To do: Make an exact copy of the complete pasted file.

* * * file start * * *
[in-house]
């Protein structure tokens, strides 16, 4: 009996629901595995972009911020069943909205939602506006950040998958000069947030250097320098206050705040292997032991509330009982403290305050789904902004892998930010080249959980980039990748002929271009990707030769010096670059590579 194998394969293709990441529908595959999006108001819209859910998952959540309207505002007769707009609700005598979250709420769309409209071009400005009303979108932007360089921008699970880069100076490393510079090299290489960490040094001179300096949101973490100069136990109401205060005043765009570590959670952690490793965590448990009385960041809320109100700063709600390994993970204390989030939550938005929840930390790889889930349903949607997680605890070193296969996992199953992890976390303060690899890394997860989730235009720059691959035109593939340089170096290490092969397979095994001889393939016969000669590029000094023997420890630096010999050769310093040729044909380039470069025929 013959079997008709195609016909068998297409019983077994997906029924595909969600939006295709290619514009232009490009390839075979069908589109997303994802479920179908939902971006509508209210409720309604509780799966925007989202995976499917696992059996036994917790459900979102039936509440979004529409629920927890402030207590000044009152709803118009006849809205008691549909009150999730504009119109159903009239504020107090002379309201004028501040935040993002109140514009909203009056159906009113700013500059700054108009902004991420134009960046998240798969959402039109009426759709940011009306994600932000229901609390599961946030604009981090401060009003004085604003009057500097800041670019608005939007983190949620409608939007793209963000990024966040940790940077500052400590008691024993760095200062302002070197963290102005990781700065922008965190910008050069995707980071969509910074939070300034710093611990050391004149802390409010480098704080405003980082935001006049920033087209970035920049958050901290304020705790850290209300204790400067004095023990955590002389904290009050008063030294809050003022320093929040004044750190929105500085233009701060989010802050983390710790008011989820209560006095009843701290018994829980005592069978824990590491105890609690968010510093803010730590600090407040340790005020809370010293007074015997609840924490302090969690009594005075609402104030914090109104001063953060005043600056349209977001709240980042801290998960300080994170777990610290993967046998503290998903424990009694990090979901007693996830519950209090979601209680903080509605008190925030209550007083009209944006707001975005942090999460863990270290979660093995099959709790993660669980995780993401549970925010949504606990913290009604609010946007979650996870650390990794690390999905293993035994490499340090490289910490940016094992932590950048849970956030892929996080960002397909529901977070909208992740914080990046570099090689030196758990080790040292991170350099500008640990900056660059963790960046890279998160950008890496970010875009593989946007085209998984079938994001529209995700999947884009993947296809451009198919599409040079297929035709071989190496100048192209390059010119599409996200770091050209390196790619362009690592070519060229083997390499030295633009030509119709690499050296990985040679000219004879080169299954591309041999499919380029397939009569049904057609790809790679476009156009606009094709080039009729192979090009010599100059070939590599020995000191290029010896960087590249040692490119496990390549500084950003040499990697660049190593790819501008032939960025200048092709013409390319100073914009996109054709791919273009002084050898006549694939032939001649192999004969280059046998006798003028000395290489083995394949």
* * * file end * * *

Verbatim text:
[in-house]
């Protein structure tokens, strides 16, 4: 009996629901595995972009911020069943909205939602506006950040998958000069947030250097320098206050705040292997032991509330009982403290305050789904902004892998930010080249959980980039990748002929271009990707030769010096670059590579 194998394969293709990441529908595959999006108001819209859910998952959540309207505002007769707009609700005598979250709420769309409209071009400005009303979108932007360089921008699970880069100076490393510079090299290489960490040094001179300096949101973490100069136990109401205060005043765009570590959670952690490793965590448990009385960041809320109100700063709600390994993970204390989030939550938005929840930390790889889930349903949607997680605890070193296969996992199953992890976390303060690899890394997860989730235009720059691959035109593939340089170096290490092969397979095994001889393939016969000669590029000094023997420890630096010999050769310093040729044909380039470069025929 013959079997008709195609016909068998297409019983077994997906029924595909969600939006295709290619514009232009490009390839075979069908589109997303994802479920179908939902971006509508209210409720309604509780799966925007989202995976499917696992059996036994917790459900979102039936509440979004529409629920927890402030207590000044009152709803118009006849809205008691549909009150999730504009119109159903009239504020107090002379309201004028501040935040993002109140514009909203009056159906009113700013500059700054108009902004991420134009960046998240798969959402039109009426759709940011009306994600932000229901609390599961946030604009981090401060009003004085604003009057500097800041670019608005939007983190949620409608939007793209963000990024966040940790940077500052400590008691024993760095200062302002070197963290102005990781700065922008965190910008050069995707980071969509910074939070300034710093611990050391004149802390409010480098704080405003980082935001006049920033087209970035920049958050901290304020705790850290209300204790400067004095023990955590002389904290009050008063030294809050003022320093929040004044750190929105500085233009701060989010802050983390710790008011989820209560006095009843701290018994829980005592069978824990590491105890609690968010510093803010730590600090407040340790005020809370010293007074015997609840924490302090969690009594005075609402104030914090109104001063953060005043600056349209977001709240980042801290998960300080994170777990610290993967046998503290998903424990009694990090979901007693996830519950209090979601209680903080509605008190925030209550007083009209944006707001975005942090999460863990270290979660093995099959709790993660669980995780993401549970925010949504606990913290009604609010946007979650996870650390990794690390999905293993035994490499340090490289910490940016094992932590950048849970956030892929996080960002397909529901977070909208992740914080990046570099090689030196758990080790040292991170350099500008640990900056660059963790960046890279998160950008890496970010875009593989946007085209998984079938994001529209995700999947884009993947296809451009198919599409040079297929035709071989190496100048192209390059010119599409996200770091050209390196790619362009690592070519060229083997390499030295633009030509119709690499050296990985040679000219004879080169299954591309041999499919380029397939009569049904057609790809790679476009156009606009094709080039009729192979090009010599100059070939590599020995000191290029010896960087590249040692490119496990390549500084950003040499990697660049190593790819501008032939960025200048092709013409390319100073914009996109054709791919273009002084050898006549694939032939001649192999004969280059046998006798003028000395290489083995394949």